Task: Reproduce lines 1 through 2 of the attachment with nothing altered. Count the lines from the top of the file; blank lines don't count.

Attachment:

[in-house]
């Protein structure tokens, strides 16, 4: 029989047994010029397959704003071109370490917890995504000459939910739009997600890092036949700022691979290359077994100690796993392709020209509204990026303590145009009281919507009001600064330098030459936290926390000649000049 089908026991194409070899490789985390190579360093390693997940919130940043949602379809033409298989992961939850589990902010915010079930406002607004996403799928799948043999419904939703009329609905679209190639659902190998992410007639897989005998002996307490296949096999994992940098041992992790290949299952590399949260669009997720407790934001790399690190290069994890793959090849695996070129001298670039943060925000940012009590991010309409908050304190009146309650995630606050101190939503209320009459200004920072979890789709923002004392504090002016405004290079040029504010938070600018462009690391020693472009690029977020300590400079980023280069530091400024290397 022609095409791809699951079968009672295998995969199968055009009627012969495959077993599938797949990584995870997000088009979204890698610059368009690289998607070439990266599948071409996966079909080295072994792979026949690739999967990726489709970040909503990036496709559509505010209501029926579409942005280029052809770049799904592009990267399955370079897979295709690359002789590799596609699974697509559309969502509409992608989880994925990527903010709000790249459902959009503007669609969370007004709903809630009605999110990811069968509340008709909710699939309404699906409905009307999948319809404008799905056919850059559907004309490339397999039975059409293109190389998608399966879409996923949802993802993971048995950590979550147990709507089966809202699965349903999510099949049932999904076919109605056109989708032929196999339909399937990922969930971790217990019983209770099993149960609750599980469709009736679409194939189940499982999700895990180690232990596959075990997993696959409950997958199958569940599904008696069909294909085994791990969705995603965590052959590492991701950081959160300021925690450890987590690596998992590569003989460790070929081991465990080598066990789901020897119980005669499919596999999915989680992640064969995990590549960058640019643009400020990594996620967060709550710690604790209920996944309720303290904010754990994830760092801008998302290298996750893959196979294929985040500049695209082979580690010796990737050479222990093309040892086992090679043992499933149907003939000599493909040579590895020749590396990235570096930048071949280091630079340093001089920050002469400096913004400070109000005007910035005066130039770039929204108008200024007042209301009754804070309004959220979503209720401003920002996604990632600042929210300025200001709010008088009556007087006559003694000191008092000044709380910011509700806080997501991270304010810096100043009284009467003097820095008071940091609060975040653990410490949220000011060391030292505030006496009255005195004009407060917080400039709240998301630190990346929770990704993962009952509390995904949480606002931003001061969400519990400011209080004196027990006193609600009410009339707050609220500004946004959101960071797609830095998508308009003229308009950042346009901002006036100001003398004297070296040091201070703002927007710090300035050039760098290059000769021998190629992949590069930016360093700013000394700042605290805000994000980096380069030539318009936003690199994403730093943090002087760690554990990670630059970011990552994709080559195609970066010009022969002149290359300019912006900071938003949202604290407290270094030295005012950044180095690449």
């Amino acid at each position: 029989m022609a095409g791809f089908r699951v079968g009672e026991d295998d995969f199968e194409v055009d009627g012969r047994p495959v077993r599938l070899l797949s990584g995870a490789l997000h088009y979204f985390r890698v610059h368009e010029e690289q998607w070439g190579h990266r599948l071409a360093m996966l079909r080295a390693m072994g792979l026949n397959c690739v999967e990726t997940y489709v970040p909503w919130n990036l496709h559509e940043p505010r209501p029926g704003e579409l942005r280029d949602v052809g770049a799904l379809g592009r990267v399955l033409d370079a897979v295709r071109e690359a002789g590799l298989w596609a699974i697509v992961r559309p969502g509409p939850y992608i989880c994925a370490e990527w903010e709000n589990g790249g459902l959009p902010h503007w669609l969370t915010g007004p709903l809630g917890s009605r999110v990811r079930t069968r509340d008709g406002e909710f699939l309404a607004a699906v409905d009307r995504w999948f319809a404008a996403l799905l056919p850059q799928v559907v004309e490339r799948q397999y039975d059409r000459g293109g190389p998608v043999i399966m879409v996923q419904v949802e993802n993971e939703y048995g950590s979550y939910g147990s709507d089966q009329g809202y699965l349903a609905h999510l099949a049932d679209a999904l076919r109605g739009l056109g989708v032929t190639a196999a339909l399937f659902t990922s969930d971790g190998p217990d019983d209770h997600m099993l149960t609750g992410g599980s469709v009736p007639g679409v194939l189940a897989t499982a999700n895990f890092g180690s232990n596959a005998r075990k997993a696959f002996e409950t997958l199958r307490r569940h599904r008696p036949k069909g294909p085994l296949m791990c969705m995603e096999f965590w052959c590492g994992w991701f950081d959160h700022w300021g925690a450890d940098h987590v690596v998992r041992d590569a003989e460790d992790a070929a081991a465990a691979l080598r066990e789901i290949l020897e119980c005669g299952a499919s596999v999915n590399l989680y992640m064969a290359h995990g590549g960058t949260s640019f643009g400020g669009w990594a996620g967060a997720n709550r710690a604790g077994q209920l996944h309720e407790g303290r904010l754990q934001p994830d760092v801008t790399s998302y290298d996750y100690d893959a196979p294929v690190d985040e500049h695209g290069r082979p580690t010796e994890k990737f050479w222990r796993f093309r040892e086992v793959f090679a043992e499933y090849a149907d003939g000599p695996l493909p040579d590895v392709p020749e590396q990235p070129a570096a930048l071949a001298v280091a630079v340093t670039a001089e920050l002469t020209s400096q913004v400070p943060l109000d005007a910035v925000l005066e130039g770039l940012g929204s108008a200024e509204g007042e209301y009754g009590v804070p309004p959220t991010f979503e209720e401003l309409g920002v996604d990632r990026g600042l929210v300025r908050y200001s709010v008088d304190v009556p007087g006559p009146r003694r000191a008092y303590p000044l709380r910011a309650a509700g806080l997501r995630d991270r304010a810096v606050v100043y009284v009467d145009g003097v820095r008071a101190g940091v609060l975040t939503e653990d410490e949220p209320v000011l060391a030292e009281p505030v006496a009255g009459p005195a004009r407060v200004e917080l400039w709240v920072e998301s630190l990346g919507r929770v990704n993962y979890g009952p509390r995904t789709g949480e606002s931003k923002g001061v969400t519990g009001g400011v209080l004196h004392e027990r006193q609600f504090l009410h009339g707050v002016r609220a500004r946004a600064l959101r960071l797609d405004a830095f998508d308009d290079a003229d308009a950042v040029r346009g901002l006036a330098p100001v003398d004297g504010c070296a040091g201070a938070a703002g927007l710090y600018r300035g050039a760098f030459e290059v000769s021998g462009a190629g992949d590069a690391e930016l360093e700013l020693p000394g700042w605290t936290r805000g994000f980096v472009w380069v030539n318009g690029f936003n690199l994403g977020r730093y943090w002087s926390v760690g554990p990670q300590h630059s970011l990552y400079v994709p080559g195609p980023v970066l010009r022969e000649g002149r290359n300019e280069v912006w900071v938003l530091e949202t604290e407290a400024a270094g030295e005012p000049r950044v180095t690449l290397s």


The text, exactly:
[in-house]
């Protein structure tokens, strides 16, 4: 029989047994010029397959704003071109370490917890995504000459939910739009997600890092036949700022691979290359077994100690796993392709020209509204990026303590145009009281919507009001600064330098030459936290926390000649000049 089908026991194409070899490789985390190579360093390693997940919130940043949602379809033409298989992961939850589990902010915010079930406002607004996403799928799948043999419904939703009329609905679209190639659902190998992410007639897989005998002996307490296949096999994992940098041992992790290949299952590399949260669009997720407790934001790399690190290069994890793959090849695996070129001298670039943060925000940012009590991010309409908050304190009146309650995630606050101190939503209320009459200004920072979890789709923002004392504090002016405004290079040029504010938070600018462009690391020693472009690029977020300590400079980023280069530091400024290397 022609095409791809699951079968009672295998995969199968055009009627012969495959077993599938797949990584995870997000088009979204890698610059368009690289998607070439990266599948071409996966079909080295072994792979026949690739999967990726489709970040909503990036496709559509505010209501029926579409942005280029052809770049799904592009990267399955370079897979295709690359002789590799596609699974697509559309969502509409992608989880994925990527903010709000790249459902959009503007669609969370007004709903809630009605999110990811069968509340008709909710699939309404699906409905009307999948319809404008799905056919850059559907004309490339397999039975059409293109190389998608399966879409996923949802993802993971048995950590979550147990709507089966809202699965349903999510099949049932999904076919109605056109989708032929196999339909399937990922969930971790217990019983209770099993149960609750599980469709009736679409194939189940499982999700895990180690232990596959075990997993696959409950997958199958569940599904008696069909294909085994791990969705995603965590052959590492991701950081959160300021925690450890987590690596998992590569003989460790070929081991465990080598066990789901020897119980005669499919596999999915989680992640064969995990590549960058640019643009400020990594996620967060709550710690604790209920996944309720303290904010754990994830760092801008998302290298996750893959196979294929985040500049695209082979580690010796990737050479222990093309040892086992090679043992499933149907003939000599493909040579590895020749590396990235570096930048071949280091630079340093001089920050002469400096913004400070109000005007910035005066130039770039929204108008200024007042209301009754804070309004959220979503209720401003920002996604990632600042929210300025200001709010008088009556007087006559003694000191008092000044709380910011509700806080997501991270304010810096100043009284009467003097820095008071940091609060975040653990410490949220000011060391030292505030006496009255005195004009407060917080400039709240998301630190990346929770990704993962009952509390995904949480606002931003001061969400519990400011209080004196027990006193609600009410009339707050609220500004946004959101960071797609830095998508308009003229308009950042346009901002006036100001003398004297070296040091201070703002927007710090300035050039760098290059000769021998190629992949590069930016360093700013000394700042605290805000994000980096380069030539318009936003690199994403730093943090002087760690554990990670630059970011990552994709080559195609970066010009022969002149290359300019912006900071938003949202604290407290270094030295005012950044180095690449």